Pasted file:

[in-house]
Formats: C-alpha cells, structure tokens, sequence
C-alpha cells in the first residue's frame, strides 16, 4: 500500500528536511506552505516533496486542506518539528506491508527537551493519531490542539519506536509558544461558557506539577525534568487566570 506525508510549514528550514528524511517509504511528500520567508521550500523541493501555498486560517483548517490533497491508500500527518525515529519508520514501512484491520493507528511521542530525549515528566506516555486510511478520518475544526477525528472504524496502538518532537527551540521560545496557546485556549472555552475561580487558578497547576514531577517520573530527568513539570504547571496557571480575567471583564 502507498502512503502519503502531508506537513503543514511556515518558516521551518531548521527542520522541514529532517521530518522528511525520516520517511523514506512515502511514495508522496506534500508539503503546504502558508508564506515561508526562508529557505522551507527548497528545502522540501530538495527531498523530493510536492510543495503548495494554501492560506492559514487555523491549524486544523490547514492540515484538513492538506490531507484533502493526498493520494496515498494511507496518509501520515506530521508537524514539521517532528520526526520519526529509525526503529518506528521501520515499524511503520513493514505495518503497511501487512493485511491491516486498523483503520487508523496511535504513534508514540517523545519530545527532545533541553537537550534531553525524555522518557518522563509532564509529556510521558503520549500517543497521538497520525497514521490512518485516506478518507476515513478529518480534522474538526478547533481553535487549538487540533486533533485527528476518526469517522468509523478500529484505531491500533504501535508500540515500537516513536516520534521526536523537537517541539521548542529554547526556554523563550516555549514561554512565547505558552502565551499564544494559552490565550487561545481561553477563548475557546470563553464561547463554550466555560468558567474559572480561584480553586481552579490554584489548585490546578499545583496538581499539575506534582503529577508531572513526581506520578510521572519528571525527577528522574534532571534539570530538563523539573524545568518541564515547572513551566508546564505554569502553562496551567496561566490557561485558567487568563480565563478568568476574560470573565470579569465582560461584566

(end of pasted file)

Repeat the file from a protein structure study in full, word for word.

[in-house]
Formats: C-alpha cells, structure tokens, sequence
C-alpha cells in the first residue's frame, strides 16, 4: 500500500528536511506552505516533496486542506518539528506491508527537551493519531490542539519506536509558544461558557506539577525534568487566570 506525508510549514528550514528524511517509504511528500520567508521550500523541493501555498486560517483548517490533497491508500500527518525515529519508520514501512484491520493507528511521542530525549515528566506516555486510511478520518475544526477525528472504524496502538518532537527551540521560545496557546485556549472555552475561580487558578497547576514531577517520573530527568513539570504547571496557571480575567471583564 502507498502512503502519503502531508506537513503543514511556515518558516521551518531548521527542520522541514529532517521530518522528511525520516520517511523514506512515502511514495508522496506534500508539503503546504502558508508564506515561508526562508529557505522551507527548497528545502522540501530538495527531498523530493510536492510543495503548495494554501492560506492559514487555523491549524486544523490547514492540515484538513492538506490531507484533502493526498493520494496515498494511507496518509501520515506530521508537524514539521517532528520526526520519526529509525526503529518506528521501520515499524511503520513493514505495518503497511501487512493485511491491516486498523483503520487508523496511535504513534508514540517523545519530545527532545533541553537537550534531553525524555522518557518522563509532564509529556510521558503520549500517543497521538497520525497514521490512518485516506478518507476515513478529518480534522474538526478547533481553535487549538487540533486533533485527528476518526469517522468509523478500529484505531491500533504501535508500540515500537516513536516520534521526536523537537517541539521548542529554547526556554523563550516555549514561554512565547505558552502565551499564544494559552490565550487561545481561553477563548475557546470563553464561547463554550466555560468558567474559572480561584480553586481552579490554584489548585490546578499545583496538581499539575506534582503529577508531572513526581506520578510521572519528571525527577528522574534532571534539570530538563523539573524545568518541564515547572513551566508546564505554569502553562496551567496561566490557561485558567487568563480565563478568568476574560470573565470579569465582560461584566